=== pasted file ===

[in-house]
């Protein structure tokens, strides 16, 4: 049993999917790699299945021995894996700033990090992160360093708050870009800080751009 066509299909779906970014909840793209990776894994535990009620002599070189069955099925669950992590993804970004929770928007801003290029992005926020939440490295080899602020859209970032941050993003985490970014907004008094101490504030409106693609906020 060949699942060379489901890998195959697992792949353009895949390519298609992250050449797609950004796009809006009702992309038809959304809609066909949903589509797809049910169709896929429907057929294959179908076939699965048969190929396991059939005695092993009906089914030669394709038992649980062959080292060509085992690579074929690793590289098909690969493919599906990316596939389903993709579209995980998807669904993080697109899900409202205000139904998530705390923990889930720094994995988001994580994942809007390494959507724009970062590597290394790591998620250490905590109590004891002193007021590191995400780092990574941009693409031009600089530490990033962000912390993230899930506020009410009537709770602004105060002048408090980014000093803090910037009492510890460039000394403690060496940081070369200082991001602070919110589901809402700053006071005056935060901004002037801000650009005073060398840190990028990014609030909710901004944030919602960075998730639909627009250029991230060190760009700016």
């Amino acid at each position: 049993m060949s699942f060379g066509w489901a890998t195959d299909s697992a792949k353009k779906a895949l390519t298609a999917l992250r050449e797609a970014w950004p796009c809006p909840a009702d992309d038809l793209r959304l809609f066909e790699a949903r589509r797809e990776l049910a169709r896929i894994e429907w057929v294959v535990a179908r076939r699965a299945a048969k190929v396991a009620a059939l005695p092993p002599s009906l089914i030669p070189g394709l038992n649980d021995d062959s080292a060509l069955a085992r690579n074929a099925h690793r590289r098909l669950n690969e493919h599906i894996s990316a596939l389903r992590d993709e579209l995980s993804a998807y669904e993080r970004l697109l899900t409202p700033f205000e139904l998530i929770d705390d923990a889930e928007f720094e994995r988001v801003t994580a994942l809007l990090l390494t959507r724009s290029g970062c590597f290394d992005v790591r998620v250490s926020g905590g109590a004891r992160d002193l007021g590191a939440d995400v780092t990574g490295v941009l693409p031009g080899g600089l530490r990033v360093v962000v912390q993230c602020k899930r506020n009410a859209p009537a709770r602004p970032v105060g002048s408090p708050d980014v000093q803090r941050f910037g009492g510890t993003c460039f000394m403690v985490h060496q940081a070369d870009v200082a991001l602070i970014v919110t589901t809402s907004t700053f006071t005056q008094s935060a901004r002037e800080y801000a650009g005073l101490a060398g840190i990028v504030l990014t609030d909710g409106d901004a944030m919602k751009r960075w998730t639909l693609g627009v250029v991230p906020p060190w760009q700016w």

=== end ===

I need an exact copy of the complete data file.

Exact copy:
[in-house]
């Protein structure tokens, strides 16, 4: 049993999917790699299945021995894996700033990090992160360093708050870009800080751009 066509299909779906970014909840793209990776894994535990009620002599070189069955099925669950992590993804970004929770928007801003290029992005926020939440490295080899602020859209970032941050993003985490970014907004008094101490504030409106693609906020 060949699942060379489901890998195959697992792949353009895949390519298609992250050449797609950004796009809006009702992309038809959304809609066909949903589509797809049910169709896929429907057929294959179908076939699965048969190929396991059939005695092993009906089914030669394709038992649980062959080292060509085992690579074929690793590289098909690969493919599906990316596939389903993709579209995980998807669904993080697109899900409202205000139904998530705390923990889930720094994995988001994580994942809007390494959507724009970062590597290394790591998620250490905590109590004891002193007021590191995400780092990574941009693409031009600089530490990033962000912390993230899930506020009410009537709770602004105060002048408090980014000093803090910037009492510890460039000394403690060496940081070369200082991001602070919110589901809402700053006071005056935060901004002037801000650009005073060398840190990028990014609030909710901004944030919602960075998730639909627009250029991230060190760009700016």
């Amino acid at each position: 049993m060949s699942f060379g066509w489901a890998t195959d299909s697992a792949k353009k779906a895949l390519t298609a999917l992250r050449e797609a970014w950004p796009c809006p909840a009702d992309d038809l793209r959304l809609f066909e790699a949903r589509r797809e990776l049910a169709r896929i894994e429907w057929v294959v535990a179908r076939r699965a299945a048969k190929v396991a009620a059939l005695p092993p002599s009906l089914i030669p070189g394709l038992n649980d021995d062959s080292a060509l069955a085992r690579n074929a099925h690793r590289r098909l669950n690969e493919h599906i894996s990316a596939l389903r992590d993709e579209l995980s993804a998807y669904e993080r970004l697109l899900t409202p700033f205000e139904l998530i929770d705390d923990a889930e928007f720094e994995r988001v801003t994580a994942l809007l990090l390494t959507r724009s290029g970062c590597f290394d992005v790591r998620v250490s926020g905590g109590a004891r992160d002193l007021g590191a939440d995400v780092t990574g490295v941009l693409p031009g080899g600089l530490r990033v360093v962000v912390q993230c602020k899930r506020n009410a859209p009537a709770r602004p970032v105060g002048s408090p708050d980014v000093q803090r941050f910037g009492g510890t993003c460039f000394m403690v985490h060496q940081a070369d870009v200082a991001l602070i970014v919110t589901t809402s907004t700053f006071t005056q008094s935060a901004r002037e800080y801000a650009g005073l101490a060398g840190i990028v504030l990014t609030d909710g409106d901004a944030m919602k751009r960075w998730t639909l693609g627009v250029v991230p906020p060190w760009q700016w």